Prosecutors acknowledged that defendants are having to plea to harsher sentences.
We offer plea agreements that we feel are fair, taking into account the defendants background, prior convictions, victims rights and the evidence, said Barnett Lotstein, spokesman for the county attorney. But we have no obligation to offer plea agreements.
BUSY PUBLIC DEFENDERS
Freeman said he can control his caseload as a private attorney, and he hasnt taken on more cases in recent years.
But he has had more opportunities, he said, thanks to Mr. Thomas literally swamping all the public defender and court-appointed attorneys by the number of cases that hes filing.
Annual reports from the Maricopa County Public Defenders Office show its caseload rising from 36,637 cases in 2001 to 46,315 in 2005.
By 2005, the offices caseload warranted more than 286 attorneys, according to industry standards. But the office employed fewer than 234 attorneys, the annual report showed.
Public defenders for the most part do a great job, Debus said. But they have 10 times as many cases as private attorneys. Public defenders have 50 to 100 cases at any given time. I do probably 20 cases in a year.
Maricopa County Public Defender James Haas office did not return calls for comment.
COST OF JUSTICE
More cases mean more prisoners.
The states prison population is now almost 35,000. About 60 percent are from the Valley, according to the Council of State Governments Justice System, a nonpartisan organization.
That number could grow by 52 percent to reach 56,660 by 2017, the organization reports, meaning an extra $3 billion for taxpayers.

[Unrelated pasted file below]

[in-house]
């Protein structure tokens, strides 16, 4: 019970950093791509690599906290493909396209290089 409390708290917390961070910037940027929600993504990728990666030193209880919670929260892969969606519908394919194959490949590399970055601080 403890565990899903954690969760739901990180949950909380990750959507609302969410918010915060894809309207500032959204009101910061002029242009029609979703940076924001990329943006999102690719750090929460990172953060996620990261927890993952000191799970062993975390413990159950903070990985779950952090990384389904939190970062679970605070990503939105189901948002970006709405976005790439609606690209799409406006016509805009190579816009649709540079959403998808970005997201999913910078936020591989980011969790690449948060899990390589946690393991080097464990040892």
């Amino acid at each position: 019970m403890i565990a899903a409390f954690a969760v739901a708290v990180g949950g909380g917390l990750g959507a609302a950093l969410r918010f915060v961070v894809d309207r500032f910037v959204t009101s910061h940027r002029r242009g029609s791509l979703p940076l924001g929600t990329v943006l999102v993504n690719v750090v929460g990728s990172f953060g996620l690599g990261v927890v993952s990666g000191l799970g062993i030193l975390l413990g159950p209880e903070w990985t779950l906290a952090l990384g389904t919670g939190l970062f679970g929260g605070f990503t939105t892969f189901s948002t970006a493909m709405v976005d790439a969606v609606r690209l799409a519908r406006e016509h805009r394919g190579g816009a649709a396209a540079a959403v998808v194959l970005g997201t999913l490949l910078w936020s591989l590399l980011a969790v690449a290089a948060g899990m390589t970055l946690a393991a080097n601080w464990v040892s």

Jim Austin, a prison system expert, said the states gettough attitude on all types of crime, including low-level offenses, is one cause for the rise. He also cited longer sentences.
Criminal justice is not cost effective, Lotstein explained. If decisions were made according to cost, he said theyd buy a new car for a victim of car theft instead of prosecute the case.
Its really a red herring to think that we should forgo justice to save money. The first priority of the justice system is to protect citizens. What is the cost to the public if a burglar is let back on the streets? Lotstein asked.
Most defense attorneys dont thank Thomas for making them richer.
I would prefer to make less money and have more justice, said Marc Victor, a Chandler defense attorney and criminal law specialist. Victor said he can charge $15,000 for work that his brother, a defense attorney in Massachusetts, can only charge $2,500.
Andrew Thomas has been good for business, but bad for justice, Victor said.
Debus framed the situation differently.
I say hes a great county attorney, he said. We charge higher fees and we get to go to trial more, which is what we do best.